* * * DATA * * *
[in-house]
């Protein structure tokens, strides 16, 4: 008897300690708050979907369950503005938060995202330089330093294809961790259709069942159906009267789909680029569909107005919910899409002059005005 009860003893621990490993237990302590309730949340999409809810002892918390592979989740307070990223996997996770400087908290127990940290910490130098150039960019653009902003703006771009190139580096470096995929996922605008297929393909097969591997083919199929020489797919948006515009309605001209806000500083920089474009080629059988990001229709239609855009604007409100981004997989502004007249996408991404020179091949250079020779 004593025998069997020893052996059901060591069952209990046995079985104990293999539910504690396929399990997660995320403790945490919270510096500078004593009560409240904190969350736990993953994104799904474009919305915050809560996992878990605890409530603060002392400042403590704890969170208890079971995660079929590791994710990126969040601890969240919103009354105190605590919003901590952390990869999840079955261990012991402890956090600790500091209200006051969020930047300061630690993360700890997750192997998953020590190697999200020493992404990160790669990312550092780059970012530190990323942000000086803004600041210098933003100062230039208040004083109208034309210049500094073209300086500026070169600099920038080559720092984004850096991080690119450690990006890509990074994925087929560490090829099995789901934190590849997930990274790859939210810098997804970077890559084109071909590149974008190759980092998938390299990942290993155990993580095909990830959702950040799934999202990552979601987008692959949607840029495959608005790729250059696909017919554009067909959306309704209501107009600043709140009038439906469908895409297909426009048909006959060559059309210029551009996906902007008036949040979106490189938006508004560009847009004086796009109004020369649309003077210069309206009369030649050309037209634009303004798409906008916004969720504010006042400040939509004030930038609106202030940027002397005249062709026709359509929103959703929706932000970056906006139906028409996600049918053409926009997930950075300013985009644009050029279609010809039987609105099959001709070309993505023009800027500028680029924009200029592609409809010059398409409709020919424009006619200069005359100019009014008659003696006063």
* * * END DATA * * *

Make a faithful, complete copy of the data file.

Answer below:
[in-house]
């Protein structure tokens, strides 16, 4: 008897300690708050979907369950503005938060995202330089330093294809961790259709069942159906009267789909680029569909107005919910899409002059005005 009860003893621990490993237990302590309730949340999409809810002892918390592979989740307070990223996997996770400087908290127990940290910490130098150039960019653009902003703006771009190139580096470096995929996922605008297929393909097969591997083919199929020489797919948006515009309605001209806000500083920089474009080629059988990001229709239609855009604007409100981004997989502004007249996408991404020179091949250079020779 004593025998069997020893052996059901060591069952209990046995079985104990293999539910504690396929399990997660995320403790945490919270510096500078004593009560409240904190969350736990993953994104799904474009919305915050809560996992878990605890409530603060002392400042403590704890969170208890079971995660079929590791994710990126969040601890969240919103009354105190605590919003901590952390990869999840079955261990012991402890956090600790500091209200006051969020930047300061630690993360700890997750192997998953020590190697999200020493992404990160790669990312550092780059970012530190990323942000000086803004600041210098933003100062230039208040004083109208034309210049500094073209300086500026070169600099920038080559720092984004850096991080690119450690990006890509990074994925087929560490090829099995789901934190590849997930990274790859939210810098997804970077890559084109071909590149974008190759980092998938390299990942290993155990993580095909990830959702950040799934999202990552979601987008692959949607840029495959608005790729250059696909017919554009067909959306309704209501107009600043709140009038439906469908895409297909426009048909006959060559059309210029551009996906902007008036949040979106490189938006508004560009847009004086796009109004020369649309003077210069309206009369030649050309037209634009303004798409906008916004969720504010006042400040939509004030930038609106202030940027002397005249062709026709359509929103959703929706932000970056906006139906028409996600049918053409926009997930950075300013985009644009050029279609010809039987609105099959001709070309993505023009800027500028680029924009200029592609409809010059398409409709020919424009006619200069005359100019009014008659003696006063």